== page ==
Wandering Eye: A deep look at drug treatment, what rights do you have while driving?, and more

In "Why I Am Not A Maker," Debbie Chachra writes in the Atlantic how the invisible superstructure of gendered norms privileges the new creator class over all of the rest of us—the people who cook, clean, repair, and just generally take care of things and people. "Making is not a rebel movement, scrappy individuals going up against the system. While the shift might be from the corporate to the individual (supported, mind, by a different set of companies selling a different set of things), it mostly re-inscribes familiar values, in slightly different form: that artifacts are important, and people are not." Chachra—who is an engineer and a Ph.D in materials science—is  especially critical of the promotion of computer programmers to the makers' ranks: "it's nearly the easiest possible way to 'make' things, and certainly one where failure has a very low cost." Your move, brogrammers. (Edward Ericson Jr.)


As National Security Agency leaker Edward Snowden made clear in 2013 when he made public information about secret government surveillance programs, people volunteer information about themselves all the time to private companies, and the government can force those companies to fork over such data on a massive scale. Thus, as citizens, our expectations of privacy have been flouted by government fiat. But what about those expectations when we drive? The Guardian, which helped break Snowden's revelations, is now advancing a story first broken by the Wall Street Journal that suggests the U.S. Drug Enforcement Administration (DEA) planned to track vehicular movements around the country, using a giant database created by license plate readers (LPRs) that law enforcerers use along many of the nation’s highways and byways. The idea, the American Civil Liberties Union (ACLU) discovered by making public-documents requests, was hatched to augment the agency's capabilities to seize assets allegedly gained through criminal activity, so that the government could keep them by filing civil-forfeiture cases  against the seized assets—a policy that is under intense fire right now. But what about that question about expectations of privacy when you drive? As scotusblog.com's Tom Goldstein writes, there is "limited expectation of privacy while driving on open roads," so the constitutional questions that arise are not really about the LPR data-gathering itself—which is becoming increasingly regulated—but how the data is used. The documents obtained by the ACLU indicated the DEA considered using the data to monitor who went to and left gun shows in Phoenix in 2009, but ended up not doing it. No matter your opinion of this country's liberal gun laws, that's a chilling use of government power. How else the government planned to, or actually did, use the LPR database has yet to be revealed. (Van Smith)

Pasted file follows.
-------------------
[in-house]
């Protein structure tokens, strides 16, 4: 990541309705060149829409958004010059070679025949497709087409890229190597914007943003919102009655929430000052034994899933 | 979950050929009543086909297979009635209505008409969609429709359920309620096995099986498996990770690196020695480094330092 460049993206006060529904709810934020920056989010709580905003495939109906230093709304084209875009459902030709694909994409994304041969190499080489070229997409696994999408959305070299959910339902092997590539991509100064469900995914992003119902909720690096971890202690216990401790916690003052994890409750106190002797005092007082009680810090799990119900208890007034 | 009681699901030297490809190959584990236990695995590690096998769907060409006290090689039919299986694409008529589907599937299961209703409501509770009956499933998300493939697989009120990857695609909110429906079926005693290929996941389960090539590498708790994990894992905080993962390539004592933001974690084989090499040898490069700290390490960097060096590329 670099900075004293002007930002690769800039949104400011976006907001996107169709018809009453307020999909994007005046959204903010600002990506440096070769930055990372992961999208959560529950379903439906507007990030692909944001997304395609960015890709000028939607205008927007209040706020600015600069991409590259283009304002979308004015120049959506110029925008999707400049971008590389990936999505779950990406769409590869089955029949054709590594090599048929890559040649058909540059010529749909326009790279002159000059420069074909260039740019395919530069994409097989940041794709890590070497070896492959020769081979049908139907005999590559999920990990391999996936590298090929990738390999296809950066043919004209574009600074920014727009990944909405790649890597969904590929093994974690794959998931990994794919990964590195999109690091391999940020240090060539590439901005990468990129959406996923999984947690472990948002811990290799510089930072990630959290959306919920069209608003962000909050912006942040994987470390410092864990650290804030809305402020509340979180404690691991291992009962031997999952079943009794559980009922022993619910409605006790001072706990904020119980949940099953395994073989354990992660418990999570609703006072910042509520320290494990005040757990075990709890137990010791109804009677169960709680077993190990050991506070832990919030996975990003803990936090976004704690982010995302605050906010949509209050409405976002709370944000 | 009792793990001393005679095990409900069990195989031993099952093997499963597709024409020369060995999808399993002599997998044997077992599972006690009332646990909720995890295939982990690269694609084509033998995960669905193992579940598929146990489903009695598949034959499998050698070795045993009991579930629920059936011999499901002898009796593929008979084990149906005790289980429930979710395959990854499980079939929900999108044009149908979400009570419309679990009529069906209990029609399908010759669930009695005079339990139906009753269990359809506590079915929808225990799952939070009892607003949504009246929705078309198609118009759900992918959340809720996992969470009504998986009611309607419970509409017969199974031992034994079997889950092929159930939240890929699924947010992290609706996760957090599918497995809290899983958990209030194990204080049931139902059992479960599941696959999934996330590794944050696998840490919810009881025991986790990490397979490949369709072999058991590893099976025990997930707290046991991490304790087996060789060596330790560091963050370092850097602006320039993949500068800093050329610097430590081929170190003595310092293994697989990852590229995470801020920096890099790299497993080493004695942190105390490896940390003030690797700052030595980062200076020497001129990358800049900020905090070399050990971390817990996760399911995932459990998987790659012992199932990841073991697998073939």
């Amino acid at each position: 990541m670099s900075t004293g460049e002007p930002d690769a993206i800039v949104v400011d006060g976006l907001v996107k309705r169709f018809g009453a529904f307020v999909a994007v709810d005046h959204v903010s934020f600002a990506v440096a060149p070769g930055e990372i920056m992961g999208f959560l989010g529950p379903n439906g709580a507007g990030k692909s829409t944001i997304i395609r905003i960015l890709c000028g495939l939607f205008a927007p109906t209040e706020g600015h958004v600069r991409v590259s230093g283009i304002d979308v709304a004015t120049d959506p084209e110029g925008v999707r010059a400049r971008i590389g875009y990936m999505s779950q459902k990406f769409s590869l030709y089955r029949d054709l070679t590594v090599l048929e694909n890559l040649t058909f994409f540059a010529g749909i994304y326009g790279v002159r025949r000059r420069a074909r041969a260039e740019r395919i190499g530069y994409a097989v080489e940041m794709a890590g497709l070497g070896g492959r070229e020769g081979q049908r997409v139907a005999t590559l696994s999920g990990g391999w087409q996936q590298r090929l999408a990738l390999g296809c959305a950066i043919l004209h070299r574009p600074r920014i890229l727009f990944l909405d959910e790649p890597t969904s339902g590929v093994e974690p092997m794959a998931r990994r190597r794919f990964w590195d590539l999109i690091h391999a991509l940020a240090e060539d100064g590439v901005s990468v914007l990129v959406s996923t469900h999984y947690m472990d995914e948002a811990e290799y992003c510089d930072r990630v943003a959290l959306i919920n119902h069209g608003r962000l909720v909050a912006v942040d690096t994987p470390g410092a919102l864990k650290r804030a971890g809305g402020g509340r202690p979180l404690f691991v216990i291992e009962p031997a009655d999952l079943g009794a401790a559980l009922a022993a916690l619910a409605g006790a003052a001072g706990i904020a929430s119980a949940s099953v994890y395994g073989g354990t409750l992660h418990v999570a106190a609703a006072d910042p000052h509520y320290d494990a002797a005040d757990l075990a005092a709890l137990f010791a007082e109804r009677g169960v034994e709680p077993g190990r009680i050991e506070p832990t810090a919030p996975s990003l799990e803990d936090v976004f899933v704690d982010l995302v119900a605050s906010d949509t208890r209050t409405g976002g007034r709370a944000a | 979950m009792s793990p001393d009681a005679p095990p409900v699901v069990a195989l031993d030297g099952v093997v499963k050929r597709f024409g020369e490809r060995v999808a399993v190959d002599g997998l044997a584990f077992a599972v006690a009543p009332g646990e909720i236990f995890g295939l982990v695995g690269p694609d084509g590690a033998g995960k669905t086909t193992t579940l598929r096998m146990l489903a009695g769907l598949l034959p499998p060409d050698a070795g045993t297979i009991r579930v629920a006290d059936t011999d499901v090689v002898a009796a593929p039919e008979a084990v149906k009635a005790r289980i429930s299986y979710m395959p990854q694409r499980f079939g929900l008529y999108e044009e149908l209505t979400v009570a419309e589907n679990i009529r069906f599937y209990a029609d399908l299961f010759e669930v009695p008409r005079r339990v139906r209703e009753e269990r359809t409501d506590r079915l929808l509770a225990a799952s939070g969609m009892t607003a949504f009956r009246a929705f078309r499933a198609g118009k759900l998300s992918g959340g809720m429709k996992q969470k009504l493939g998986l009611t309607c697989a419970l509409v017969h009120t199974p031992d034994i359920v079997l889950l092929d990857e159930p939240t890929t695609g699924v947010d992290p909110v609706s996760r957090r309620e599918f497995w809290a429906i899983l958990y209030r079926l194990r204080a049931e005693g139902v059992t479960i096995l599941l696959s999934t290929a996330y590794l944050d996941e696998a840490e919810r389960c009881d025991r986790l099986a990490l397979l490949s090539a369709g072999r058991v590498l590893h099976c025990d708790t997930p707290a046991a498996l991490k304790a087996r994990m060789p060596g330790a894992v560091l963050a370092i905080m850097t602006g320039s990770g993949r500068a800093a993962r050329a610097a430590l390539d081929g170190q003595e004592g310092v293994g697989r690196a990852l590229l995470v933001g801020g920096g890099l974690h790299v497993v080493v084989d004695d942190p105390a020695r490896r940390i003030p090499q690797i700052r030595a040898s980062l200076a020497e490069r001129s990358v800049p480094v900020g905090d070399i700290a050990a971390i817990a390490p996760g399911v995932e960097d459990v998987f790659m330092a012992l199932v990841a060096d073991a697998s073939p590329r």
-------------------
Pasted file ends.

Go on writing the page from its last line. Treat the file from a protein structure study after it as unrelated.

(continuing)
If you've not yet had a chance to dive into Jason Cherkis' deep, long (too long, maybe) consideration of the drug-treatment industry in HuffPo, maybe this weekend is the time. Cherkis argues that Bupenorphine is underused because of the stigma of drug addiction and a drug-treatment industry and culture that does not understand how addiction actually works. Instead, generations of ex-addicts have taken up jobs in this self-perpetuating treatment system that fails most of its patients/clients, Cherkis argues. He uses overdose deaths to punctuate the argument. Many, many overdose deaths, whose families he speaks to at length. We covered some of this ground a few years back (and in only 20,000 words!) but not much has changed since, and people ought to remember that. (Edward Ericson Jr.)

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